College of Policing

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College of Policing Limited
Logo of the College of Policing
Predecessor National Policing Improvement Agency
Formation 4 February 2013
Type Company limited by guarantee
Headquarters Ryton-on-Dunsmore, Coventry
Region served
England and Wales
All Police Officers, Police Staff, specials and volunteers
Chief Executive
Mike Cunningham
Millie Banerjee
Key people
Rachel Tuffin (Director of Research and Education), David Buckle (Director of Membership & Business Development, Kate Husselbee (Director of Corporate Services)

The College of Policing is a professional body for the police in England and Wales. It was established in 2012 to take over a number of training and development roles that were the responsibility of the National Policing Improvement Agency (NPIA).[1] The National Police Library also transferred over from the NPIA at that time. The college was created initially as a company limited by guarantee, but is due to be converted to an independent statutory authority following the passing of legislation by Government.[2]

The creation of a new policing professional body was announced by the Home Secretary in December 2011. Representatives from the Police Federation, the Superintendents' Association, ACPO and UNISON worked with the Home Office to create the College, ensuring that it represents the police service's desires and aspirations. As soon as Parliamentary time allows, the College of Policing will be established as a statutory body, independent of government. While the necessary legislation is prepared, the College has been established as a company limited by guarantee.[3]

The college officially launched on 4 February 2013 with Chief Constable Alex Marshall QPM as Chief Executive. Marshall has since left the college, retiring from policing in September 2017 [4]. Marshall was replaced by Mike Cunningham on 15 January 2018[5].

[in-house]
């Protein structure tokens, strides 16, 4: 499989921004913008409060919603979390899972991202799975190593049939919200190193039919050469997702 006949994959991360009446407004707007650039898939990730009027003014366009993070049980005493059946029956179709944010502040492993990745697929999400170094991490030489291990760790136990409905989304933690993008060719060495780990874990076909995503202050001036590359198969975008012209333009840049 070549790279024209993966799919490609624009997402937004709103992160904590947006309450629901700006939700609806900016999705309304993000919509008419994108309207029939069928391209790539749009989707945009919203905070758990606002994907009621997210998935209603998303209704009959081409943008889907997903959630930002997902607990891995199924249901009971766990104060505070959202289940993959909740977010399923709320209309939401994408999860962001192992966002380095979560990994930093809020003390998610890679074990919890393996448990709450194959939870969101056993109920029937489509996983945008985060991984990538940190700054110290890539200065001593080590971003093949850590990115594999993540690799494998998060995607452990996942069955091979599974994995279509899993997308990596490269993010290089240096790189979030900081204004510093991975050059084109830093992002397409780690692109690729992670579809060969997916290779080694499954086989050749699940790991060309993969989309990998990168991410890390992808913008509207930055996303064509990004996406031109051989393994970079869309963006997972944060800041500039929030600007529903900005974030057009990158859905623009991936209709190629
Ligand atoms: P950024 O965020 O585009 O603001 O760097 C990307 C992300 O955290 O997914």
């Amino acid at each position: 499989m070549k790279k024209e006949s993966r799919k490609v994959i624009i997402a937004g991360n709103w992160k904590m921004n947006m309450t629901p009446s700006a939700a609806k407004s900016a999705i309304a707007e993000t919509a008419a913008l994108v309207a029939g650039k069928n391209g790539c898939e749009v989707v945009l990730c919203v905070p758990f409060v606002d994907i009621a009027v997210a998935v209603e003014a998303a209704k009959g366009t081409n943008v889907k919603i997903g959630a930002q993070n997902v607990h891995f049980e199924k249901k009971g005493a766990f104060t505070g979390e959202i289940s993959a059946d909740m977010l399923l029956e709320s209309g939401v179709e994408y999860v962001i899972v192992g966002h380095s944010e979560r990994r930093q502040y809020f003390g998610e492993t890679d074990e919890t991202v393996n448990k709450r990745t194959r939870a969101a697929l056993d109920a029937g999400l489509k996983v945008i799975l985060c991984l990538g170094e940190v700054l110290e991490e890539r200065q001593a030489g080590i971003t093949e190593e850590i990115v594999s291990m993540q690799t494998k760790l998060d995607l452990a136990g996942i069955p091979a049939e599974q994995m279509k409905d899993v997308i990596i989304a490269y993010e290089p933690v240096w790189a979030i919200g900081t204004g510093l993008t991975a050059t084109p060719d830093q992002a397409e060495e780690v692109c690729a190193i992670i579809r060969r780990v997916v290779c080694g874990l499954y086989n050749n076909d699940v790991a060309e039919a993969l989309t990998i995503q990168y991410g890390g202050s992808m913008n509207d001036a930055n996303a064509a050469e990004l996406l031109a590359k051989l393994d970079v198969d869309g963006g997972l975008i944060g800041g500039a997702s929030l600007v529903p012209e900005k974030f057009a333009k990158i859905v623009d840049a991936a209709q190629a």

The College of Policing has announced that from 2020, all new police officers in England and Wales will have to be educated to degree level.[6] The policing degree will be self-funded, and students would need to apply for a police job once qualified.

We intend to be a not-for-profit membership organisation, and will aim to achieve chartered status. Members will be fully involved in all aspects of College work. We will have a mandate to set standards in professional development, including codes of practice and regulations, to ensure consistency across the 43 forces in England and Wales. We also have a remit to set standards for the police service on training, development, skills and qualifications, and we will provide maximum support to help the service implement these standards. A fundamental development within the College is the use of knowledge and research to develop an evidence-based approach to policing. We are hosting the What Works Centre for Crime Reduction, which involves collaboration with academics and a university consortium. We will also take a coordinating role across the country, commissioning research and setting up regional networks, so that universities, further education colleges and police forces can work together to learn from best practice. The British model of policing by consent is admired right across the world. We will help to create the best conditions to sustain and enhance that model.[3]

See also[edit]


  1. ^ "Questions and answers". Home Office. 2012. Retrieved 10 February 2013. 
  2. ^ "About us". College of Policing. 2015. Retrieved 17 February 2015. 
  3. ^ a b "About us - College of Policing". Retrieved 6 November 2017. 
  4. ^ College of Policing (2017-04-04). "CEO Alex Marshall to retire from policing". College of Policing. Retrieved 2017-09-29. 
  5. ^ "New CEO announced". College of Policing. Retrieved 2 February 2018. 
  6. ^ "All new police officers in England and Wales to have degrees". BBC News. 15 December 2016. Retrieved 15 December 2016. 

External links[edit]